Materials

  • CCB Social Studies, pages 26-31, 48-53

  • CCA Social Studies, pages 40-47

  • GED Exercise, pages

  • HiSET Exercise, pages

  • Bill of Rights

  • I Have a Dream, by Martin Luther King, Jr. (“Audio”, “Text”)

Standards

Objectives

  • Summarize the process of amending the Constitution

  • Identify the general provisions of the Bill of Rights

Vocabulary

Tier 2 Civil Liberty
Civil Right
Disenfranchise
Segregation
Suffrage
Tier 3 Persevere
Provision
Seize
Test Words Point of View

Evidence-Based Reading

  • Fluency: Collaborative Reading: Divide the class into ten small groups. Assign each group an amendment from the Bill of Rights. Ask each group to silently read their assigned amendment and discuss its meaning. Then have the group practice reading it aloud together until they can read it smoothly. Have a leader from each group read their amendment aloud to the class and explain its meaning.

Workplace Skills

  • Understand the Purpose of Workplace Documents (flow-charts): Tell students that the purpose of a flow-chart is to show the steps of a process in order. This is helpful in the workplace because people are able to see how steps are related. Suggest students work in pairs to gather information for how a bill becomes a law and to create a flow-chart showing the correct order.

Before the Lesson

Background

Guided Practice

The Bill of Rights: Have students read the Bill of Rights aloud. As they finish reading each amendment, ask whether the amendment extends the rights of citizens (1-9), protects the powers of state and national governments (2), or changes how the government functions or is structured (3, 10).

Extension

Investigate Amendments: Have pairs of students work together. Assign each pair on of the amendments beginning with 11 and ending with 27. Have each pair use online sources to investigate what the amendment says, who proposed it, when it was proposed and ratified, and how it affected citizens. Then have partners present the information they compiled to the class.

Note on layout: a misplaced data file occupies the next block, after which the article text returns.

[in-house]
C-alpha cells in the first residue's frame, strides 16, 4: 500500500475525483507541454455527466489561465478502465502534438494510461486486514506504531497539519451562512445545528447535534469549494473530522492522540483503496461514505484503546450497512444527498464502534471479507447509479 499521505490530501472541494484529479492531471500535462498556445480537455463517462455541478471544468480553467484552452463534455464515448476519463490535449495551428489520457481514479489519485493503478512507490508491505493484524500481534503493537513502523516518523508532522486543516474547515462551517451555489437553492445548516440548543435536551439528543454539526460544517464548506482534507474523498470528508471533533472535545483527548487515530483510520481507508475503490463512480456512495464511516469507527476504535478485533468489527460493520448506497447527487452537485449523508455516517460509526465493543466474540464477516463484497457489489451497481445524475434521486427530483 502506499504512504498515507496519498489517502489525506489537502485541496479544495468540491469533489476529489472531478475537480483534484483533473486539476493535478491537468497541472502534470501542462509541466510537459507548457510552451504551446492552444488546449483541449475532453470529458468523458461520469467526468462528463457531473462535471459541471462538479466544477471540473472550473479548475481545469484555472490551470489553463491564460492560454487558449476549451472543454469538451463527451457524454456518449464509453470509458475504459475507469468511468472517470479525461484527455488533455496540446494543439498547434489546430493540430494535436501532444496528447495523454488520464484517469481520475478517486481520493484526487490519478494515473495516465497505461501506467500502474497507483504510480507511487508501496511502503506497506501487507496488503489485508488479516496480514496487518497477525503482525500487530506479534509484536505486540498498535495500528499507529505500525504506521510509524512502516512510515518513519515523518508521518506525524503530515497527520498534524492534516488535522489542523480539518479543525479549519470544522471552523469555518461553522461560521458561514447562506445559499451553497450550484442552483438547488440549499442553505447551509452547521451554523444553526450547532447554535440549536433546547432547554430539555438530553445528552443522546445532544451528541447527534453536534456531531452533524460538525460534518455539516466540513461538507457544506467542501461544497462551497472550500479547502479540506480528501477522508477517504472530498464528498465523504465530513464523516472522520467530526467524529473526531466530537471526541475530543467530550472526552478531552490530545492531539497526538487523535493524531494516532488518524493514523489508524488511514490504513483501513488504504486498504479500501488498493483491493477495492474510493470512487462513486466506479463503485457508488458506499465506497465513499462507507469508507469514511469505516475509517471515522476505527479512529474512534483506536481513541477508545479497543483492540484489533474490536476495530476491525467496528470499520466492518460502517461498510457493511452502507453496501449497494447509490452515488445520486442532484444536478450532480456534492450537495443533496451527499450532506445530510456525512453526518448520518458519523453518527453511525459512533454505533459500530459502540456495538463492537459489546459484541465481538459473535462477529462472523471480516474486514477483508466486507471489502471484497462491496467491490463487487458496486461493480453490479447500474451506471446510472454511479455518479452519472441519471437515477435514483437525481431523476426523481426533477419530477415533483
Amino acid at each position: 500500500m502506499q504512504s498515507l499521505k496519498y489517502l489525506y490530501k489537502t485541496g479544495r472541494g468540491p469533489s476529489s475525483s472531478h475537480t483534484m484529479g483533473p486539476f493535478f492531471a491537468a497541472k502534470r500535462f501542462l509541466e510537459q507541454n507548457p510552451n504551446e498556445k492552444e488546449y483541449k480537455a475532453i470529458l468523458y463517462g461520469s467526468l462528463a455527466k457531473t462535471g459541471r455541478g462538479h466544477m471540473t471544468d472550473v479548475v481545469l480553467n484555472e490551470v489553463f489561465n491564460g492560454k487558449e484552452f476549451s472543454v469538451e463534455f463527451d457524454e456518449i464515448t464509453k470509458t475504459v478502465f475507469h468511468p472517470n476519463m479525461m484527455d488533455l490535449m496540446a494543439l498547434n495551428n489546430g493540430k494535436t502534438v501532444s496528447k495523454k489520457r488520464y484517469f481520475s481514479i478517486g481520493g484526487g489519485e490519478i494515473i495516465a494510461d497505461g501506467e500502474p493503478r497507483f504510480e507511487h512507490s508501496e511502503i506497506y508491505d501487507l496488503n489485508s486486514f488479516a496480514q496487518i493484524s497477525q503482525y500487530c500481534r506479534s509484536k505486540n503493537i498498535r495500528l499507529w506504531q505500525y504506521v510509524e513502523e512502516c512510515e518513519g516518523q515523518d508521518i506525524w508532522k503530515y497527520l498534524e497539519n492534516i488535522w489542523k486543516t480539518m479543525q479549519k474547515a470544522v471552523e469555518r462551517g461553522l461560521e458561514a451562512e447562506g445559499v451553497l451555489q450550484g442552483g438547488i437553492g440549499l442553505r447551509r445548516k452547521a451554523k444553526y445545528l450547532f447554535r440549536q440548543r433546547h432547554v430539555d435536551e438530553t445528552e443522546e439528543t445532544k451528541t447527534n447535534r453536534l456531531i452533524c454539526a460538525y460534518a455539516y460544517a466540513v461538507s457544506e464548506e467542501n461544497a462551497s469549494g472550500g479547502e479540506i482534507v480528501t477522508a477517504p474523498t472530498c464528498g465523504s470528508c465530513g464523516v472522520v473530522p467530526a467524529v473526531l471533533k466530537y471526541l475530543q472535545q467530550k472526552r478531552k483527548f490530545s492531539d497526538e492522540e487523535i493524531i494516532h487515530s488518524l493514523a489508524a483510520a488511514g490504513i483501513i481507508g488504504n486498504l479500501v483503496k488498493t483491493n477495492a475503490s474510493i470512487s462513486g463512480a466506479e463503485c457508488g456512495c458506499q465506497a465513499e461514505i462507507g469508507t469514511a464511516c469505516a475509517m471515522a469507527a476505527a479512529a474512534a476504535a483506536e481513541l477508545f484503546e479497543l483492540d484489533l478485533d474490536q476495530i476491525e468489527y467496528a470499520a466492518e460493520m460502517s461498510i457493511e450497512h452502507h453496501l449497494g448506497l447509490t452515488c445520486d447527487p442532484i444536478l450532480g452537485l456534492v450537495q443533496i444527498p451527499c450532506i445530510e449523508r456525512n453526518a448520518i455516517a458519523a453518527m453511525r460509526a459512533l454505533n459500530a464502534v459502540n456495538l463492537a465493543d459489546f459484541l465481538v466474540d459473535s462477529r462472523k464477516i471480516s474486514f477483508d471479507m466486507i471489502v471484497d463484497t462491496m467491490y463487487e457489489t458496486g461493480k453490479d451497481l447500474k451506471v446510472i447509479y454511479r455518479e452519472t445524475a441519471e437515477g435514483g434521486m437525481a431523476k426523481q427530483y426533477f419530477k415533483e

Review

Application: Defenses using the Bill of Rights


Civil Rights Leaders

Week 3

Before the Lesson

Students have read how the Bill of Rights was written to reassure states that the Constitution would protect the basic rights of individuals. Ask student s which of these basic rights and freedoms they recall, and list their answers on the board. (Sample answers: freedom of speech, freedom of the press, the right to bear arms, freedom of religion, and freedom from unreasonable search and seizure) Tell students that in this lesson, they will learn more about the Bill of Rights and other amendments to the Constitution.

Guided Practice

Identify Point of View: Relate point of view to the “I have a Dream” speech. Write the following questions on the board:

  • What was Martin Luther King, Jr., trying to tell you in his speech?
  • Why was he telling you this?
  • How did he make his ideas clear?
  • Suppose you were giving the speech. What would you say?
  • Have students discuss the answers to these questions in small groups. Encourage them to identify words that show King’s feelings about the subject and any comparisons that help make his point

Extensions

Apply Your Experience: Ask students to name rights that they exercise on a regular basis. Suggest things like freedom of speech or freedom to assemble. Ask students to think carefully about how their lives would be different without these rights. When students have completed their essays, have them exchange papers with a partner. Then have them examine their partner’s essay to identify the right being discussed, identify clues to the author’s point of view, and identify facts, details, and experiences that support the writer’s arguments.

Paraphrase and Summarize: Have students paraphrase:

Constitutional amendments and new laws have helped extend civil rights to more people in the United States.

Then ask them to summarize the Fourteenth Fifteenth and Nineteenth Amendments and to explain how these amendments prove the above statement.

Summarize: Have students investigate and interpret data regarding a person, document, or issue presented in the lesson. For example, students might investigate the Declaration of Sentiments or the Brown v. Board of Education of Topeka, Kansas, case and decision. Then have students summarize their findings and present them to the class in the form of a short oral report.

Analyze How Changes Have Affected People: Have students investigate Rosa Parks, Elizabeth Cady Stanton, Susan B. Anthony, or some other key woman civil rights leader. Students should identify the person’s role, the effectiveness of her actions and those who followed her, how she helped the civil rights / women’s rights movement, and the effect their efforts have had on students’ lives today. Have students present their findings to the class. Suggest they use presentation software to present their information.

Lesson Review


Court Cases

  • Plessy v. Ferguson
  • Brown v. Board of Education

Societal Changes

  • The Rise and Fall of Jim Crow
  • Poetry: Ballad of Birmingham (Text, Video)

President Speeches

  • John F. Kennedy Inauguration Speech
  • Lyndon Johnson